He scurried to his photo-less, cubicle, just like any other morning.
When I look back now, it's sad that I recall his well-pressed tweed jacket and thick rimmed glasses
yet, I don't recall his name.
And the brown paper bag; always those ham and cheese sandwiches. He loved those sandwiches.
I asked him to a short, Starbucks half-lunch once. He politely declined in 4 curt words: "No, but thank you."
It's a pity he never came. His sharp, thin lips never had a bad word to say. Never really had much to say.
I remember asking him about family. He spoke very fondly of his mother, a hint of mist in his eye as he explained of her passing a few years ago.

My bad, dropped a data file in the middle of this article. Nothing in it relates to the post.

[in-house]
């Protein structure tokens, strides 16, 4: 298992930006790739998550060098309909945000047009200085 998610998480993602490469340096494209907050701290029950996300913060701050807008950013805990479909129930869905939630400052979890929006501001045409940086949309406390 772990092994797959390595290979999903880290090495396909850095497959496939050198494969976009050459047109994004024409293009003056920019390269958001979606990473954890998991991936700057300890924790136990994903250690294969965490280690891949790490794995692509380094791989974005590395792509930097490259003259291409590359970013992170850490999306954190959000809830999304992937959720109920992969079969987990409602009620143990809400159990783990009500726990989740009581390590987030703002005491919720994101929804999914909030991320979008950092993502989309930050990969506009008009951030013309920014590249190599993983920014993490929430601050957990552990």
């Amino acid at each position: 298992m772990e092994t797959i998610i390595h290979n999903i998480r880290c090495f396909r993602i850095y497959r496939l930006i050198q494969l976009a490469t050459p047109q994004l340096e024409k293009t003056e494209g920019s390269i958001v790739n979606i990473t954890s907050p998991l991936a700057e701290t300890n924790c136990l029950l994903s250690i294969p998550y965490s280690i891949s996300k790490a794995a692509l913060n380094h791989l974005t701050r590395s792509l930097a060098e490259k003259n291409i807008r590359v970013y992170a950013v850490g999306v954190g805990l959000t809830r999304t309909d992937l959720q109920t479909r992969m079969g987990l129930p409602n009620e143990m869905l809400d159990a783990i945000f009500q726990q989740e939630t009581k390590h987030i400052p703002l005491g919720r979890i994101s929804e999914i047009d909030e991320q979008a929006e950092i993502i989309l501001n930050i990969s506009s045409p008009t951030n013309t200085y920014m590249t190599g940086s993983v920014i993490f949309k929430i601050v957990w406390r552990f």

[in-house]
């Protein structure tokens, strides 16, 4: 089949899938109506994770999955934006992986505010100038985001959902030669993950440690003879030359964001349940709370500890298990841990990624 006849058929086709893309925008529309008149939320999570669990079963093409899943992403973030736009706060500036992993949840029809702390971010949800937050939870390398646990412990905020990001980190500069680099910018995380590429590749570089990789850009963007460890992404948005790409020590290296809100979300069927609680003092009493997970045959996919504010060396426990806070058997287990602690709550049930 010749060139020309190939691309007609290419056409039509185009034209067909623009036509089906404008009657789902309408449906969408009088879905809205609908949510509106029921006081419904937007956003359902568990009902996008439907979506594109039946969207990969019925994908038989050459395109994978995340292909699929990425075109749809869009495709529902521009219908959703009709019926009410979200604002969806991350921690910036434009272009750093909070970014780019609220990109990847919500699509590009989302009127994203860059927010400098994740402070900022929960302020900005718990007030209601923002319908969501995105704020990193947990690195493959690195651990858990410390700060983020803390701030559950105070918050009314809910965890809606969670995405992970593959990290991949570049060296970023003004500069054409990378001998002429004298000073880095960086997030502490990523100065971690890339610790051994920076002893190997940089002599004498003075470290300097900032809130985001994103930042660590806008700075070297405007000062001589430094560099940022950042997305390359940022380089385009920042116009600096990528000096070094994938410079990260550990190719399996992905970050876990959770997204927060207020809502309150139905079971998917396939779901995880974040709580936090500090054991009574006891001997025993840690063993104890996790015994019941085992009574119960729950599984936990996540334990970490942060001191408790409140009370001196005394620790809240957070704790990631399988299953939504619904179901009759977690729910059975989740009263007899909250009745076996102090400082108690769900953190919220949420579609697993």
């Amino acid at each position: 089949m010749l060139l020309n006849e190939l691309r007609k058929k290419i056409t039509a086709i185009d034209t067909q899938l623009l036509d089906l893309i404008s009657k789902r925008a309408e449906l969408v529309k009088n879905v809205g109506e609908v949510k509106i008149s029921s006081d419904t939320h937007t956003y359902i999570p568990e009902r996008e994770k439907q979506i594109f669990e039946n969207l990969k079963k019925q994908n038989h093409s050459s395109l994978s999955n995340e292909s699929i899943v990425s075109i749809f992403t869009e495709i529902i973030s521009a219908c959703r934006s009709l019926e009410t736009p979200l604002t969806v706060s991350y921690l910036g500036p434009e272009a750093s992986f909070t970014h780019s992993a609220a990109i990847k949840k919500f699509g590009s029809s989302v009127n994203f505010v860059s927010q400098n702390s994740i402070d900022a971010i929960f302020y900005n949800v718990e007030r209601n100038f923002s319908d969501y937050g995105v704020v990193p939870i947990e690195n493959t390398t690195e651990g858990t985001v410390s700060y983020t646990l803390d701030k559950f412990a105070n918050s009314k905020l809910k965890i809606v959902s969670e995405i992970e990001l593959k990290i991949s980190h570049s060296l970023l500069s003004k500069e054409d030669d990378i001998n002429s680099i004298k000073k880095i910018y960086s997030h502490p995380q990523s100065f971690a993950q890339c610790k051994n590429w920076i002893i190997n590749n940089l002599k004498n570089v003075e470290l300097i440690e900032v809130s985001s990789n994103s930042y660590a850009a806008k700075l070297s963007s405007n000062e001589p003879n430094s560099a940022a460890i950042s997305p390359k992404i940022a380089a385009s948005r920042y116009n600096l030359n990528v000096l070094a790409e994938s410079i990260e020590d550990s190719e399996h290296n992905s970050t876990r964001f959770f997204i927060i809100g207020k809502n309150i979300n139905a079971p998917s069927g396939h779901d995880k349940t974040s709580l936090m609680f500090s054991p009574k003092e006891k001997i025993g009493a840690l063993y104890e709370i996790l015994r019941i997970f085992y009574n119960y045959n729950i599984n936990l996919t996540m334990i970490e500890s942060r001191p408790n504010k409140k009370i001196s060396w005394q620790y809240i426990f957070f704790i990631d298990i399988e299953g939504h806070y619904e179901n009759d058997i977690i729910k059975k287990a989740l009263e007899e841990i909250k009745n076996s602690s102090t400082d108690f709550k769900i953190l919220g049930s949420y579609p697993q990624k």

A rare peak behind the curtain, for he always wore that hollow smile so well.
That next morning, no scurrying, no paper bag, just a post-it note on his monitor:
"I am very sorry but I will not be in work today. I hung myself last evening. My sincere apologies for any inconvenience."
By DB (06/20/2011)
For Heslopian's call for poems about loneliness